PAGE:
The Center for Independent Living Options, Ohio Association of Centers for Independent Living, and the University of Cincinnati Center for Excellence in Developmental Disabilities worked diligently with Representatives Bill Seitz and Catherine Ingram and Senators Frank LaRose and Charleta Tavares to pass legislation that opens the market for accessible cabs, including Uber and Lyft, in Ohio. Prior to House Bill 195, passed today by the Ohio General Prior, Ohio regulations required a cab, or ride-sharing company like Uber or Lyft, to become licensed as an ambulette to transport individuals in wheelchairs to any destination. The licensing requirements also made cab transportation for persons who use wheelchairs more expensive and difficult to access. House Bill 195 provides an exemption to those licensing requirements for cab and ride-sharing companies that simply want to transport persons in wheelchairs to every-day activities like work, shopping, and social events.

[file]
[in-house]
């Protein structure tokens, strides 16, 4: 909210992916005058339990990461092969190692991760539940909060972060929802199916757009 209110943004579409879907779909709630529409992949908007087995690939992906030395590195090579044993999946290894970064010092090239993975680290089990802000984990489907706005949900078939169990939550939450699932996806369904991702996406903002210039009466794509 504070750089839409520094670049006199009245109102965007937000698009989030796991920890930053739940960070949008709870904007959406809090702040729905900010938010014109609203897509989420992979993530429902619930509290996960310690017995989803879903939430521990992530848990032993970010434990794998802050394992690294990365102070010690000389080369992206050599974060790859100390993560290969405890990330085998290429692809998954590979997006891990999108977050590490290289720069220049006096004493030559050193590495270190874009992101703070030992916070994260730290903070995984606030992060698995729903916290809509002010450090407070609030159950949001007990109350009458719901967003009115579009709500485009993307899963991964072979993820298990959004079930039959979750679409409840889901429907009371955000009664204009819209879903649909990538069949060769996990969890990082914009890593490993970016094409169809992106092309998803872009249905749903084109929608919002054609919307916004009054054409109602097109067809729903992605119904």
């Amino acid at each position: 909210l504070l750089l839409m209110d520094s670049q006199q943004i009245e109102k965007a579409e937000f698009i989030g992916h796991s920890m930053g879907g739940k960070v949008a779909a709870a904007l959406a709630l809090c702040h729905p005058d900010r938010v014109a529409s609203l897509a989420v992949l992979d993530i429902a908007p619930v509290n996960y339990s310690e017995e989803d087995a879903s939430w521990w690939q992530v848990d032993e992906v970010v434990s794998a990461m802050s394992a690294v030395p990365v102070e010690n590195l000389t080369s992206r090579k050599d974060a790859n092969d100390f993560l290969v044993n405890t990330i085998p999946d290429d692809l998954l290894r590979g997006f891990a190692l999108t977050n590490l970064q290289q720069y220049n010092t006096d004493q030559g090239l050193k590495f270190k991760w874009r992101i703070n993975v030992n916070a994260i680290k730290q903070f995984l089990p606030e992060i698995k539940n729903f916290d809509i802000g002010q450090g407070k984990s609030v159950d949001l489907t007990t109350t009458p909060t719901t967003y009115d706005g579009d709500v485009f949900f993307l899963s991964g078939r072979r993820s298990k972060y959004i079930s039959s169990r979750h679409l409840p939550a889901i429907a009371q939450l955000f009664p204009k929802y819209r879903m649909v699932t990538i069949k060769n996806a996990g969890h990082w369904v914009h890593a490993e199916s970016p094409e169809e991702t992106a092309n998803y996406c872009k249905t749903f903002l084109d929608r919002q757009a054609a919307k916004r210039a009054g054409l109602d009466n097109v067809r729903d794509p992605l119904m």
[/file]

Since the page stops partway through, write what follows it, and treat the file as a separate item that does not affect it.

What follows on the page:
Suzanne Hopkins, Director of Programs at the Center for Independent Living Options, stated that she is pleased at this progress towards a day when accessible taxis are readily available at the same price anyone else would pay. “Like any able- bodied person, I want to have the option to take a spontaneous trip, for pleasure or for work, at a reasonable cost.”
Studies focused on identifying barriers for people with disabilities emphasize transportation as the single greatest barrier to living, working, and playing in the community. To Transportation Challenges for Ohioans with Disabilities This law moves Ohio one step forward in the fight to become a more accessible state for people with disabilities.
To read more H.B. 195, click here.